Dry Sockets - Causes / Risk factors.
This page discusses some of the factors that can make it more likely that you'll experience a dry socket. They include:
- Not following your dentist's post-operative instructions.
- A history of experiencing one after other tooth extractions.
- Having a difficult or surgical extraction.
The second page of this series explains how smoking, birth control pills, age and tooth location can also be risk factors.
A) Not following your dentist's post-op instructions.
(We've listed this factor first because it is something that every dental patient has a great amount of control over.)
It's a fact. People who follow their dentist's directions after having their tooth removed (especially those pertaining to blood clot formation and protection) will have fewer postoperative complications.
1) Clot formation.
Most dentists will advise their patients that:
- After having their tooth pulled, they should place firm biting pressure on the gauze packing that has been placed over their extraction site for the next 30, and preferably, 60 minutes.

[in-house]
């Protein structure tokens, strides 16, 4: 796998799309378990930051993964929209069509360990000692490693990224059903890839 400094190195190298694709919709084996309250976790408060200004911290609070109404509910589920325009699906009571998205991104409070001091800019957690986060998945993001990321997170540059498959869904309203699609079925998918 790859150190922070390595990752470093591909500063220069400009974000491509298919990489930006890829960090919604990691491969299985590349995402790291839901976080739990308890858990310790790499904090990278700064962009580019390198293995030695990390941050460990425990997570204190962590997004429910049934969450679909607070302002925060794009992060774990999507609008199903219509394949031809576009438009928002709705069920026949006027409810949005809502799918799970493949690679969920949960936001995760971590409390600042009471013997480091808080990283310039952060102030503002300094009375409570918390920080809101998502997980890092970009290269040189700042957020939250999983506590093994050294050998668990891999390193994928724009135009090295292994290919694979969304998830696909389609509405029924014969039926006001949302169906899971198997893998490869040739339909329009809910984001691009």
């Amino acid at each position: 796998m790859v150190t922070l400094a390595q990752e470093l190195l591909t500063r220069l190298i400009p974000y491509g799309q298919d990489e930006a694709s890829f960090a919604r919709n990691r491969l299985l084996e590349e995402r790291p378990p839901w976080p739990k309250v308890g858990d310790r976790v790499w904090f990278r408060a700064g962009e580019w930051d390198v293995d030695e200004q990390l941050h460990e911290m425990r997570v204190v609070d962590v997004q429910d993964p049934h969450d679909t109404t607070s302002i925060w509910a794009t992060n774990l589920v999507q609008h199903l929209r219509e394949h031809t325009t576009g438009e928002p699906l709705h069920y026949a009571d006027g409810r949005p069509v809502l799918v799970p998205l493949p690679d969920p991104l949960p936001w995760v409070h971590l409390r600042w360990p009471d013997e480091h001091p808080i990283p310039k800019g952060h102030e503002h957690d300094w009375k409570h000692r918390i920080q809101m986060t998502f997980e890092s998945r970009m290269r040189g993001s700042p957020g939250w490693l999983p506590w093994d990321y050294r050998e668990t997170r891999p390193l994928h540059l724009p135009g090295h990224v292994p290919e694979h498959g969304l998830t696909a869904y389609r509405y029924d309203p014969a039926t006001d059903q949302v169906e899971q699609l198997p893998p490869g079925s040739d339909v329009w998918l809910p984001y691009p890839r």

Doing so will help to insure that a proper blood clot has a chance to form in the tooth's socket.
2) Blood clot protection.
Once a clot has formed, a patient must be careful not to disrupt it.
- During the first 24 hours after an extraction a dental patient should avoid vigorous rinsing, refrain from actions like sucking on a straw or drawing in on a cigarette, avoid alcohol and tobacco use in general, minimize physical stress and exercise, and avoid hot liquids such as coffee and soup (these may tend to dissolve the clot).
Your dentist should provide you with a comprehensive list of instructions. If they don't, ask. (We outline post-extraction instruction in general here.)